New home construction, home improvements by DIYers making the best of more time at home, and demand for new flooring have seen dramatic increases in the US during the pandemic, causing a domino effect of shortages and delays across the US and around the world. The increases over the past 6-8 months have swelled to an overwhelming demand, which is good for business – except the supply chain is struggling to keep up. Logjams have been building all across the United States, delaying the delivery of goods by rail, water and truck.
Several factors have contributed to delays causing scenes like the one at the Los Angeles port in March 2021. Ships are dropping anchor outside of ports in Los Angeles, Oakland, Seattle, and all the way up into British Columbia, awaiting their turn to unload cargo. Some ships have been waiting up to a month, with their crews forced to stay aboard, so near, yet so far, from the shore.
photo credit Translink Shipping
Once the ships can finally ease into port and offload their goods, the other links in the transportation chain, trucking and rail, are bringing their own delays to the party.
Trucking has its own elevated levels of demand, compounded by the Drug & Alcohol Clearinghouse’s recent disqualification of 40,000 drivers for violations, while fewer new licenses were issued because of the pandemic. Weather from Texas throughout the Midwest contributed to the delays this winter, plus regulatory freezes and policy reviews with a new government administration.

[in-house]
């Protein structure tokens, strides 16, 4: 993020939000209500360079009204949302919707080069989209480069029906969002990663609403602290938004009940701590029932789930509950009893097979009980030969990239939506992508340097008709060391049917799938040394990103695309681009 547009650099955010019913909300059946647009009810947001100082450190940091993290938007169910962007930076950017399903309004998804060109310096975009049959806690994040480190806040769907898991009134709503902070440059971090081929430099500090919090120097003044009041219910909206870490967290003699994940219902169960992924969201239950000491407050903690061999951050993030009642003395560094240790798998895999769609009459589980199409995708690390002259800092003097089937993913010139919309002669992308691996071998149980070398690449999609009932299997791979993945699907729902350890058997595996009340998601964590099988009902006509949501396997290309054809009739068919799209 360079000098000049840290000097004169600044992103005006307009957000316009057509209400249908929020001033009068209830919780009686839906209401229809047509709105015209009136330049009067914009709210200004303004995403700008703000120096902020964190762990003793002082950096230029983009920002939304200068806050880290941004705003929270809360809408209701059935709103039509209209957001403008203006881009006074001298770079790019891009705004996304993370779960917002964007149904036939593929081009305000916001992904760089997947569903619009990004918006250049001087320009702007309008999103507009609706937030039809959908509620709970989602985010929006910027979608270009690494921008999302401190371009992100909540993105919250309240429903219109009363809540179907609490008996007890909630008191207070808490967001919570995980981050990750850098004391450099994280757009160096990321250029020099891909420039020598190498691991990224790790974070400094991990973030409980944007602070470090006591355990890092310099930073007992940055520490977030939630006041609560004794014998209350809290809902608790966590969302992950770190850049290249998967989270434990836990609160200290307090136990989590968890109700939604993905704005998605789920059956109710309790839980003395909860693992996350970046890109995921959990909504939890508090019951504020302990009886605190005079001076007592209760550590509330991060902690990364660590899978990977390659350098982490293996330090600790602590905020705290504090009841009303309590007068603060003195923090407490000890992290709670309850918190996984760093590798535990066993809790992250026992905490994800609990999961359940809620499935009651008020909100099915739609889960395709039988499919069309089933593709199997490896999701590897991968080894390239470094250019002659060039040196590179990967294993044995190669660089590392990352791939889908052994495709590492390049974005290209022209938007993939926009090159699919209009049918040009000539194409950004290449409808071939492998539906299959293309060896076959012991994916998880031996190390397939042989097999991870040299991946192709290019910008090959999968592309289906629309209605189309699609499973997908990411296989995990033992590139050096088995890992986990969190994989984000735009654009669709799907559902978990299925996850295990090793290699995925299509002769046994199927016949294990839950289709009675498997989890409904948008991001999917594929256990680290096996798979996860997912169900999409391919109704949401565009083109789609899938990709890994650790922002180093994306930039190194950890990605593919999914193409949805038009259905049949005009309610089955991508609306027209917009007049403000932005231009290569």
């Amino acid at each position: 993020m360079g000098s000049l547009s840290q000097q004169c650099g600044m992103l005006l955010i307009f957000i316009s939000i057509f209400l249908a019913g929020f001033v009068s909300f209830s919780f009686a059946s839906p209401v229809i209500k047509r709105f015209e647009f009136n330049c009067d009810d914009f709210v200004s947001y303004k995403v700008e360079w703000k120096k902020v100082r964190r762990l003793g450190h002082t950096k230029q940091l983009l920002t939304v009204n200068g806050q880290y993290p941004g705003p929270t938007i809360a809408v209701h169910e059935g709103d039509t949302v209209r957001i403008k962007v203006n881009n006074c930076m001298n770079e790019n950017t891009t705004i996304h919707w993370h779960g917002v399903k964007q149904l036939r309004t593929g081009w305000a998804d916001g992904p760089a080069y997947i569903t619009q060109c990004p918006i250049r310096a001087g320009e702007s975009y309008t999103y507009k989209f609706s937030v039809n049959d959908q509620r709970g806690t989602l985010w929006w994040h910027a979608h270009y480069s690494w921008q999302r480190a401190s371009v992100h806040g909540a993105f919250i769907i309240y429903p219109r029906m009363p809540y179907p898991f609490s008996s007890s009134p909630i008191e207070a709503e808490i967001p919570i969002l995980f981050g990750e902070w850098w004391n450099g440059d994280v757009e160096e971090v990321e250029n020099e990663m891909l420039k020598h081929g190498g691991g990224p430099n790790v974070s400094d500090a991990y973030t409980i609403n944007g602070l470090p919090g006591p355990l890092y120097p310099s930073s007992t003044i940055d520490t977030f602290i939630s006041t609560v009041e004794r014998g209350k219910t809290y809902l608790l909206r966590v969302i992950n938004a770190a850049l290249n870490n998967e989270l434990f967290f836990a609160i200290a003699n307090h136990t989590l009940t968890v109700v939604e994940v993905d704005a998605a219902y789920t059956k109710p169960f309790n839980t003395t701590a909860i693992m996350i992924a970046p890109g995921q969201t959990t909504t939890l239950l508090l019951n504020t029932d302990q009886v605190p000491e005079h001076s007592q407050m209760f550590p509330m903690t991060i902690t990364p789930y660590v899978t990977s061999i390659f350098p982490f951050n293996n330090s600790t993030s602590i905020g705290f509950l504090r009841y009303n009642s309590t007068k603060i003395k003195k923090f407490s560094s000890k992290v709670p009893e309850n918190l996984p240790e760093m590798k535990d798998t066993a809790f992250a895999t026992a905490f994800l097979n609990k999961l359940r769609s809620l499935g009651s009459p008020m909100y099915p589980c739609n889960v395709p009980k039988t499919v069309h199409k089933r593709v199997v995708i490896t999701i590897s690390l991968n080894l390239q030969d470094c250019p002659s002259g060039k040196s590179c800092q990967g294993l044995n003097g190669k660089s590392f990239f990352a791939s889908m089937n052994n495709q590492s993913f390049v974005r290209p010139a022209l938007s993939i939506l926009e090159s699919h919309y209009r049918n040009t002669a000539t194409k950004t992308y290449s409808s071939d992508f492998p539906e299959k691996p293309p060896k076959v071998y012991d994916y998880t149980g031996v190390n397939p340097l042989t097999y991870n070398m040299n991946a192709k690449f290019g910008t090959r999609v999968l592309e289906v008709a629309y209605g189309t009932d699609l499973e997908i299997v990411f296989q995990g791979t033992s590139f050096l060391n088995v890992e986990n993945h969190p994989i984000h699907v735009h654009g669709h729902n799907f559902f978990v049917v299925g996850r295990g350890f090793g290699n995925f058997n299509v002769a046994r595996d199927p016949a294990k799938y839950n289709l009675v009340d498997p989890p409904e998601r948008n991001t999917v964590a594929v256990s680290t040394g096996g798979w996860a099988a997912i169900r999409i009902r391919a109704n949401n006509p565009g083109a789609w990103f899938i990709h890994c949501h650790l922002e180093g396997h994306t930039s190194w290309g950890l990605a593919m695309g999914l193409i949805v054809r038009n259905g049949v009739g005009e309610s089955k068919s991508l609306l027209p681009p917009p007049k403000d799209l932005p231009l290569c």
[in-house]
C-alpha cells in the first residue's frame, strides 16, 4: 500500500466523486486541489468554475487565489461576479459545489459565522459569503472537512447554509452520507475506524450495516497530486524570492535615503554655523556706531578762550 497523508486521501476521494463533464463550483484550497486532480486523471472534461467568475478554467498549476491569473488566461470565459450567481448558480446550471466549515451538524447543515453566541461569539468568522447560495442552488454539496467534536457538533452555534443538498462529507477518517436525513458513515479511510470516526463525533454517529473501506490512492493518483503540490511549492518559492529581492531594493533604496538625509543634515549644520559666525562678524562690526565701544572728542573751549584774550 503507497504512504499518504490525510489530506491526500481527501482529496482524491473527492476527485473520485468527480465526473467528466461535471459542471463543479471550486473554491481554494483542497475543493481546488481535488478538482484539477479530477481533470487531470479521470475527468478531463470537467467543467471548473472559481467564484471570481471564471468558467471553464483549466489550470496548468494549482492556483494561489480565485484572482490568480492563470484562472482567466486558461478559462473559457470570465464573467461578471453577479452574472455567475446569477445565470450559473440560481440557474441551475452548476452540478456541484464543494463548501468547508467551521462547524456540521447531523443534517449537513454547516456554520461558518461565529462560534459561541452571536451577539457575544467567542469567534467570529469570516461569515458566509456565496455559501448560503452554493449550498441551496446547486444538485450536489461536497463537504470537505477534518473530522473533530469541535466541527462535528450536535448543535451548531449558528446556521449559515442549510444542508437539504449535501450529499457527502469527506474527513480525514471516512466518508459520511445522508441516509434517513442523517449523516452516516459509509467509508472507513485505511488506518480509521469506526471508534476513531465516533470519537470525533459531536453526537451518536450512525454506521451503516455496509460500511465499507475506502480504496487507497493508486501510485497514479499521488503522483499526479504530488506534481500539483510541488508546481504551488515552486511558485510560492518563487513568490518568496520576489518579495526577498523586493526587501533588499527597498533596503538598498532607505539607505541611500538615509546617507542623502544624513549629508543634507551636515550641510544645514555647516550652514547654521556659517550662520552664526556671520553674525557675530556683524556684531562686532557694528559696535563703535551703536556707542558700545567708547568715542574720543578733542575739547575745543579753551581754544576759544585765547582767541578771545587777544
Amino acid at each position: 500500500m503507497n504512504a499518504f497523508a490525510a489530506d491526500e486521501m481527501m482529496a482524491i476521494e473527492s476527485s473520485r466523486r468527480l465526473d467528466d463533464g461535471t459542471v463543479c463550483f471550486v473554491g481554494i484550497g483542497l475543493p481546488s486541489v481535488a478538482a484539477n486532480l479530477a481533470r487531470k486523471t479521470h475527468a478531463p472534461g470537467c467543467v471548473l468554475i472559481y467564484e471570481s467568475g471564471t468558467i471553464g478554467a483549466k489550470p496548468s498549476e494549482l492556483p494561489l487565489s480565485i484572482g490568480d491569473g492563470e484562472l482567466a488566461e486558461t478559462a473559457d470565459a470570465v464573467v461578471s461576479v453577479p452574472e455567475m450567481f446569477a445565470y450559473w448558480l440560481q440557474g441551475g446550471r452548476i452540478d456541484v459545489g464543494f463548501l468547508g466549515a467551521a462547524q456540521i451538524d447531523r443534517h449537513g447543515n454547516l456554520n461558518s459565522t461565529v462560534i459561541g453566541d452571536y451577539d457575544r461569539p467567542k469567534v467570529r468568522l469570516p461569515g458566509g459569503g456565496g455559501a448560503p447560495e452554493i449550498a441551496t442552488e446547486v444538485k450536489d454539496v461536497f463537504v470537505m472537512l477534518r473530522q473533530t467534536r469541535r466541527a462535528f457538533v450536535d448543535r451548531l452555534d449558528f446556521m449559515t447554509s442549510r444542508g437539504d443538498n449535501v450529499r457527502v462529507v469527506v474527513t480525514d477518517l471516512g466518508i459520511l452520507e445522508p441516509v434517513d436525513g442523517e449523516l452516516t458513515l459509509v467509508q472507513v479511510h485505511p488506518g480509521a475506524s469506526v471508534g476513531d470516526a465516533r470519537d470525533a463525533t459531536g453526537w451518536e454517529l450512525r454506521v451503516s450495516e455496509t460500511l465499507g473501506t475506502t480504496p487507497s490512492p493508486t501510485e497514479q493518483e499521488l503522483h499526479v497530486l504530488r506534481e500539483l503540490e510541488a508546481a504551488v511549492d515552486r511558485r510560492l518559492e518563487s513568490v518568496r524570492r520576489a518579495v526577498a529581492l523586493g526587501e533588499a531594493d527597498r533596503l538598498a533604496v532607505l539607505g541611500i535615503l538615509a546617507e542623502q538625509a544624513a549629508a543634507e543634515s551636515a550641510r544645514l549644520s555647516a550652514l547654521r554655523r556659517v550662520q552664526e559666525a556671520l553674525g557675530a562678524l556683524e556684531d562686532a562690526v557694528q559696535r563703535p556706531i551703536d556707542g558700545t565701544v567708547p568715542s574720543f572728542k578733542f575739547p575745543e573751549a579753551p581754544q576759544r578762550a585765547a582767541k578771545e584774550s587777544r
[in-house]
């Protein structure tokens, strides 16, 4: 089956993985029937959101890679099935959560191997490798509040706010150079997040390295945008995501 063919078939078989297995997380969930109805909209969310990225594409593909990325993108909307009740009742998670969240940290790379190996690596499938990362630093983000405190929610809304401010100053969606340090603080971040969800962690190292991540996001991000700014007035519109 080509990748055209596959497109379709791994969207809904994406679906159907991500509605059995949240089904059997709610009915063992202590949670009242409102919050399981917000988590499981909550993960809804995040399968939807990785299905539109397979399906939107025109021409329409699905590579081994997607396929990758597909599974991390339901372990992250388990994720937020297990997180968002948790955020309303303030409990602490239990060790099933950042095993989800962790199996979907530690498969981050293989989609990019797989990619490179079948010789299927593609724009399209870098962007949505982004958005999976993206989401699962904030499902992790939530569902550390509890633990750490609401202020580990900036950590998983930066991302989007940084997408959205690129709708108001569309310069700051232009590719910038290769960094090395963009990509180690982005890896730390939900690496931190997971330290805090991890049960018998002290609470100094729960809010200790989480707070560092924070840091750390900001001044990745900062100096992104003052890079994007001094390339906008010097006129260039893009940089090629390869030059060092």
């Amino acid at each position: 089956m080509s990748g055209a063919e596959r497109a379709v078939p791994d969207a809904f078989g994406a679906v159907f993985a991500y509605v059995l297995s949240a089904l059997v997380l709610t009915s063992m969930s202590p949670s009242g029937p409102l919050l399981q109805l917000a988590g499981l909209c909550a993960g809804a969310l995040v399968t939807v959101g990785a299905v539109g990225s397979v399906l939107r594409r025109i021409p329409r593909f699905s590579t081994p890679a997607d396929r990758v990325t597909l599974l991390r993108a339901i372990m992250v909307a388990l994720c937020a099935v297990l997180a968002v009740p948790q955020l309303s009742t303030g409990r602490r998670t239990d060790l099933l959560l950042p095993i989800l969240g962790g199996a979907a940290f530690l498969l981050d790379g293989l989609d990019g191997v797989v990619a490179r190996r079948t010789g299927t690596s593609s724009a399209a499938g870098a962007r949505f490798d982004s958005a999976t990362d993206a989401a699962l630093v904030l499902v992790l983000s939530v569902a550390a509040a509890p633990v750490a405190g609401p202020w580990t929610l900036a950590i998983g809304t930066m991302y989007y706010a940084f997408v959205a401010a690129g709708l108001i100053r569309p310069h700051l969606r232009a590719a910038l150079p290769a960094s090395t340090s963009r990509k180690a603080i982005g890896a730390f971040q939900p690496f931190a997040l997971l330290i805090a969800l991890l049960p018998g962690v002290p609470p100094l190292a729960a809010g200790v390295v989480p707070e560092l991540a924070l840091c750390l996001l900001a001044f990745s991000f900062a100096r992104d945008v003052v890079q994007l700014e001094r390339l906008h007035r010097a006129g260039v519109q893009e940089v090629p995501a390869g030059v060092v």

After record levels of rail carloads during the holiday season, railroad is now experiencing a “general slowness,” due to winter weather, workforce shortages, and continued border restrictions. The same winter storms that halted trucking also affected rail delivery. In addition, even though railroads have dramatically improved efficiency of rail design and fuel consumption, pressure from the new administration to transition away from fossil fuels could lead to routing cargo to other modes of transportation until more fuel changes are made.
If all that wasn’t enough, unusual delays from the Chinese New Year in 2021, and a dramatic 80% increase in costs to ship a container of goods since November 2020, created a perfect but unfortunate storm of delays and shortages predicted to last into the summer. However, predictions across all three shipping channels are projecting improvement by Fall as the US and the world slowly recover from the pandemic.